Saturday, April 19, 2008

A Short and Scary ICE Quote...

You read about the Pilgrim's pride raid, where Federal agents arrested more than 300 people as part of an identity theft investigation at Pilgrim's Pride plants in West Virginia and four other states.  According to ICE, agents had taken into custody 311 people by Thursday afternoon. Of those, 91 face criminal charges alleging false use of a Social Security number and document fraud. The rest face charges of immigration violations and were being processed for deportation.



THE KILLER QUOTE, From John Chakwin, Special Agent in charge of ICE's investigations in Dallas:



"We'll go wherever the evidence leads us, whether it's in the company or offsite the company.  We're still here. This is not the end."



3 comments:

  1. Excellent analysis in the last two pieces.
    What the Pilgrim raid -- and last year's Swift raid -- point to is a real conflict between the "use-E-Verify-receive-safe-harbor" statements made by the mandatory E-Verify usage laws in both Arizona and Mississippi and federal-level enforcement.
    What's happened is that E-Verify has given a false sense of security to folks in those states who use it, because they can't be prosecuted for hiring ineligible employees at the state level. But the feds can come in and wallop.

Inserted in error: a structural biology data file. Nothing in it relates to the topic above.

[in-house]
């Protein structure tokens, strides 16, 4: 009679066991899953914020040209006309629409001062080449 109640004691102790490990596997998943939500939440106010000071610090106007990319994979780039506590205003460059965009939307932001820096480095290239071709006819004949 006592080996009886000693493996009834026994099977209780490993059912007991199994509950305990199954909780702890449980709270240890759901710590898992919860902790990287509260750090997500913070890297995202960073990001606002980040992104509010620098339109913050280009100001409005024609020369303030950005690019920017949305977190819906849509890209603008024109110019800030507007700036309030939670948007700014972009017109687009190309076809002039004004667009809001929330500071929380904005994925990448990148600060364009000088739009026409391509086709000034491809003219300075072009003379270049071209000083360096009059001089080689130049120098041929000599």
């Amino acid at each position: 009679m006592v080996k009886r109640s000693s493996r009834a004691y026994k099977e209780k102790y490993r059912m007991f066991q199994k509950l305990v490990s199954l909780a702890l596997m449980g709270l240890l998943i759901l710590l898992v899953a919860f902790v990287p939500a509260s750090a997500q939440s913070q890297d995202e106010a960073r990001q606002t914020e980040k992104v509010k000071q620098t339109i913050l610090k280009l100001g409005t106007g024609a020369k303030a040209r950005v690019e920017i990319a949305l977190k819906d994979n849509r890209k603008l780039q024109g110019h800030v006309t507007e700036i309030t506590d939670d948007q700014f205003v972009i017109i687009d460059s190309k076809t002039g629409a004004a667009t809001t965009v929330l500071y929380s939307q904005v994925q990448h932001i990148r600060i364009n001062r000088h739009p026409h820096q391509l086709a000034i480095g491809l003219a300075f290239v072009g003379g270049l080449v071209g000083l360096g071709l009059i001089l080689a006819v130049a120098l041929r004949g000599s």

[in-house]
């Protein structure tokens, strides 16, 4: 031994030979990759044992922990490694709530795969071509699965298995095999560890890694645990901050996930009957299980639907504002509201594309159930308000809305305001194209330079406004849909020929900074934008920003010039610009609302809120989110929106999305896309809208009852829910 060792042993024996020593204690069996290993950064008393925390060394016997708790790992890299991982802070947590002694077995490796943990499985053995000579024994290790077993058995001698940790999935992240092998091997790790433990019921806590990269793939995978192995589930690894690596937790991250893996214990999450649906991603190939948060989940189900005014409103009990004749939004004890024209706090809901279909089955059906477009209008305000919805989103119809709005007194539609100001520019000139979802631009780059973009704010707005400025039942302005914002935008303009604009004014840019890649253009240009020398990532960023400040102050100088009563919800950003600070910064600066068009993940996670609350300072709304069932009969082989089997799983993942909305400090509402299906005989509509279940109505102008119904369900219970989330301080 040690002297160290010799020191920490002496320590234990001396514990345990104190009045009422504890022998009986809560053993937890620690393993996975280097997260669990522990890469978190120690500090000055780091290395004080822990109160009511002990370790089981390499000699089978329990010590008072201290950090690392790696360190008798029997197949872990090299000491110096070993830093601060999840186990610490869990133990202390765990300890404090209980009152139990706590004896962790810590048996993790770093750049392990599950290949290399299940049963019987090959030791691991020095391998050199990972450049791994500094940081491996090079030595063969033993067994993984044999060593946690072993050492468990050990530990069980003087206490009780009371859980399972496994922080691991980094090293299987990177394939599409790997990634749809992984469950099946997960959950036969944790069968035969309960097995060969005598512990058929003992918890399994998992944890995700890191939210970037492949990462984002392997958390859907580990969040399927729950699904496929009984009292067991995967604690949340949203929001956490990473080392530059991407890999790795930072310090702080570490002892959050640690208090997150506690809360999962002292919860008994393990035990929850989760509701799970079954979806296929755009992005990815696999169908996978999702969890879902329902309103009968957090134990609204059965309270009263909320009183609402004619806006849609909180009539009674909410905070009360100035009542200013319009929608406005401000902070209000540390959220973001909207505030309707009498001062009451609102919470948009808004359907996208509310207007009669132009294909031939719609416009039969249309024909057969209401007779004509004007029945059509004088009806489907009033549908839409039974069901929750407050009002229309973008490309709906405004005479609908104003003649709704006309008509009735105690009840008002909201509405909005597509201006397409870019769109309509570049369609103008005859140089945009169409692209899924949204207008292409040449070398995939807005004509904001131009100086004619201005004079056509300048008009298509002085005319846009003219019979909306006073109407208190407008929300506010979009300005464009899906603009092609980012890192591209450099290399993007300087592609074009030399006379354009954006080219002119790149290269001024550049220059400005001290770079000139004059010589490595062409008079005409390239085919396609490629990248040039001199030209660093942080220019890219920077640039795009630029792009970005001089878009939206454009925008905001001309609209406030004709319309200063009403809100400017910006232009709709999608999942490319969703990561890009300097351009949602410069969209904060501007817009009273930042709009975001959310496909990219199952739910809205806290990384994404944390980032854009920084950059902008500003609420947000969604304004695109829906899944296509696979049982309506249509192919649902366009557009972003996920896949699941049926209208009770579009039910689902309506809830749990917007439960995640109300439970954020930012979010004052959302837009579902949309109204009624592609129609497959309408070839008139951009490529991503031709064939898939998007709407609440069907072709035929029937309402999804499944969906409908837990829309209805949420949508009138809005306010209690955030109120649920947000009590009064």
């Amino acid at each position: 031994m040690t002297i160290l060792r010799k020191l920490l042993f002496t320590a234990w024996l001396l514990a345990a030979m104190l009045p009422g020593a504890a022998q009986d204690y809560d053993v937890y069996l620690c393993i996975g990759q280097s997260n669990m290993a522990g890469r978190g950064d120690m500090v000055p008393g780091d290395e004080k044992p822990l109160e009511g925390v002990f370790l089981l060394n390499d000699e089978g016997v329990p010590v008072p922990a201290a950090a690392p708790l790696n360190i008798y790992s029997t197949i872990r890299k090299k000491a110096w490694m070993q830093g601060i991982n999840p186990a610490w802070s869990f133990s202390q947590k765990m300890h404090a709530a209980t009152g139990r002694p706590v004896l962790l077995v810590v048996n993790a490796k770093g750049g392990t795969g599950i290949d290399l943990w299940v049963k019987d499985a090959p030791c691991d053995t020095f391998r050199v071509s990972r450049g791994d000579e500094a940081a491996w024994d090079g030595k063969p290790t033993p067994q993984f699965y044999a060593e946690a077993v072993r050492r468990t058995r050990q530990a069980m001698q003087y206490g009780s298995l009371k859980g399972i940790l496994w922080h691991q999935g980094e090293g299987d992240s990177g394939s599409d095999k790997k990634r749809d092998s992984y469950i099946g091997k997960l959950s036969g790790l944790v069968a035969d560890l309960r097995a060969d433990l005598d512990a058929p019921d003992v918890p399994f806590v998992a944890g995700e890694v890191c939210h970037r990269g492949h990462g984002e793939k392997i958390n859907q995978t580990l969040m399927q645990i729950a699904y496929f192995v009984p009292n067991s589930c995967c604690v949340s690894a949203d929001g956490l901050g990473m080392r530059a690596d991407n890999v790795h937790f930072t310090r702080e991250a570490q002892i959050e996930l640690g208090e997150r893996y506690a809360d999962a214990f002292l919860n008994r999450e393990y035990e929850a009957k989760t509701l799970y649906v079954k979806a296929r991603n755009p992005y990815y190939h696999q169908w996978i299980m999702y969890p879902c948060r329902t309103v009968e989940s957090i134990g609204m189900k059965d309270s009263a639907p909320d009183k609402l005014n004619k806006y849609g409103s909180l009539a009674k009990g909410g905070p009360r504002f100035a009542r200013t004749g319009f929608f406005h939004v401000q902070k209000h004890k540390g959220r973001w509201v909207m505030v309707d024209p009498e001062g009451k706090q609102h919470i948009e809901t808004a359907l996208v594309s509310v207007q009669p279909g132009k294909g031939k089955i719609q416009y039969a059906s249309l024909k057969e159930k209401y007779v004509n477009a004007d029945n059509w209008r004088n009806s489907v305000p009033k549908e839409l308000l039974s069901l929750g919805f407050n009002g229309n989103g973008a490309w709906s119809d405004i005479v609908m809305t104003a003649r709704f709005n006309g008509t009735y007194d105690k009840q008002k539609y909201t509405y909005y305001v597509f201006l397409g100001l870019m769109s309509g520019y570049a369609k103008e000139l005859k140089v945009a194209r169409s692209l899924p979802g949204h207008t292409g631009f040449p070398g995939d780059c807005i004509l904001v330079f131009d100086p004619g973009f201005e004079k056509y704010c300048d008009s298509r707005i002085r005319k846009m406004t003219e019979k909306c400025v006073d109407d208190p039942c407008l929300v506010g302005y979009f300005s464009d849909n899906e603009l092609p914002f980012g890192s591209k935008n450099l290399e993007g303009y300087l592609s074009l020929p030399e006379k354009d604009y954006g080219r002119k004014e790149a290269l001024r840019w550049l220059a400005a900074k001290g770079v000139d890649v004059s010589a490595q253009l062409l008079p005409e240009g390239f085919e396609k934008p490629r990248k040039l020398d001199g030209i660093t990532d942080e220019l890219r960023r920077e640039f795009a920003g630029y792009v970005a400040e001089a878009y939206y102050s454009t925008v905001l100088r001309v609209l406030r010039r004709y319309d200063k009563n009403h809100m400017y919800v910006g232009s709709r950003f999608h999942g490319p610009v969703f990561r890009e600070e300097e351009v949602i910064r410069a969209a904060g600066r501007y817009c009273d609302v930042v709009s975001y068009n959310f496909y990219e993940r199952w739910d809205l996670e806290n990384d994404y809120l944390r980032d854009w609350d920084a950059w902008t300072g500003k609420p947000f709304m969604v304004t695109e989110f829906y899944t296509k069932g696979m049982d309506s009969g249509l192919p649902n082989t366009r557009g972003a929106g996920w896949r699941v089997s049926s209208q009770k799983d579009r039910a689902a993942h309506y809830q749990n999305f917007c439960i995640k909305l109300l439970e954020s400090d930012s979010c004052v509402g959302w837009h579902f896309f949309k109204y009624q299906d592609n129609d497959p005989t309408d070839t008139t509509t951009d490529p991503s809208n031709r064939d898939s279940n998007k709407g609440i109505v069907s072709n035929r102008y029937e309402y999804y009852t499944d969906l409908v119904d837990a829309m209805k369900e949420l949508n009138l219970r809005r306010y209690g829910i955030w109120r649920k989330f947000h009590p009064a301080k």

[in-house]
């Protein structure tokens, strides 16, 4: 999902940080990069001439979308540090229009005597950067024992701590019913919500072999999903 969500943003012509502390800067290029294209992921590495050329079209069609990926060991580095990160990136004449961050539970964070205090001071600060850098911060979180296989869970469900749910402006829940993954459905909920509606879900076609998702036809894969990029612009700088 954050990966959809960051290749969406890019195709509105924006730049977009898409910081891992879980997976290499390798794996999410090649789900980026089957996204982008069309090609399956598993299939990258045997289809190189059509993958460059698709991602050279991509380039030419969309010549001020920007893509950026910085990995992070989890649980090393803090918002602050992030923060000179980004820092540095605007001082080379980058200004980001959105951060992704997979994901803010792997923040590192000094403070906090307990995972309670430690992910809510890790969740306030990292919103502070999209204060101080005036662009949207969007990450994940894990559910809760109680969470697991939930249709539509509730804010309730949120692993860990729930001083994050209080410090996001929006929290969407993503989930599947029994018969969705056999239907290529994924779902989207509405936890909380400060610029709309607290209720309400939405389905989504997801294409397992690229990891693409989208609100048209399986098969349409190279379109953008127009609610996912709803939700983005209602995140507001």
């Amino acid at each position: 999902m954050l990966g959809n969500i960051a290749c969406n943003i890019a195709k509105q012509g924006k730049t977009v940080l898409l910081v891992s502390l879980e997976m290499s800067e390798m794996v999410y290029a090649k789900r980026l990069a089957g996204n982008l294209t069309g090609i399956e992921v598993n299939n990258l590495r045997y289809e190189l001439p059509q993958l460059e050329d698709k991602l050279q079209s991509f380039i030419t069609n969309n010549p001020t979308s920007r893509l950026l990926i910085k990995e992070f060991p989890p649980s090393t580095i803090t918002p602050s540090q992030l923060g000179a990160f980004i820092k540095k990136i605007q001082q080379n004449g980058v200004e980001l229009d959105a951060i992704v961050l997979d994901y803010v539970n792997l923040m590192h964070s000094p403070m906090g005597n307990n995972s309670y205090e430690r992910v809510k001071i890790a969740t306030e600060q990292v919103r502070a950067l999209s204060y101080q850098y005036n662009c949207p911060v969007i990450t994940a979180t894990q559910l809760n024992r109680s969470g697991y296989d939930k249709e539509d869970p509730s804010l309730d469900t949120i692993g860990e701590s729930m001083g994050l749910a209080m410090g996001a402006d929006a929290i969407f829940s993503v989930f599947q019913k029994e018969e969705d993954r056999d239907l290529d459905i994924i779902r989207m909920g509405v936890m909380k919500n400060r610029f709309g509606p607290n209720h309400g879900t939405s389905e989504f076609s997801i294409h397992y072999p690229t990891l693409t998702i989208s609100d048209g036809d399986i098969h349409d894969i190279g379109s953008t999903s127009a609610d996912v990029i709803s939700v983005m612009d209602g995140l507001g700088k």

No one has really tried to solve this one.

    ReplyDelete
  2. This incident foreshadows a coming collision between federal laws and rules and the laws that are emerging out of the several states.
    Both Arizona and Mississippi guarantee that employers who use E-Verify to hire employers -- as is mandated under the Arizona Legal Workers Act and the Mississippi Employment Protection Act -- are granted "safe harbor" when it comes to enforcement of the state law. Use of E-Verify = rebuttable presumption.
    But despite this fact, and despite the fact that the standard memorandum of understanding between the Department of Homeland Security and any E-Verify user also grants users a rebuttable presumption, the federal government continues to crack down.
    BICE did it last year with Swift and this year with Pilgrim's Pride.
    Our worry is that using E-Verify is going to lull employers into a false sense of security. After all, it creates a rebuttable presumption, right?

    ReplyDelete
  3. This incident foreshadows a coming collision between federal laws and rules and the laws that are emerging out of the several states.
    Both Arizona and Mississippi guarantee that employers who use E-Verify to hire employers -- as is mandated under the Arizona Legal Workers Act and the Mississippi Employment Protection Act -- are granted "safe harbor" when it comes to enforcement of the state law. Use of E-Verify = rebuttable presumption.
    But despite this fact, and despite the fact that the standard memorandum of understanding between the Department of Homeland Security and any E-Verify user also grants users a rebuttable presumption, the federal government continues to crack down.
    BICE did it last year with Swift and this year with Pilgrim's Pride.
    Our worry is that using E-Verify is going to lull employers into a false sense of security. After all, it creates a rebuttable presumption, right?

    ReplyDelete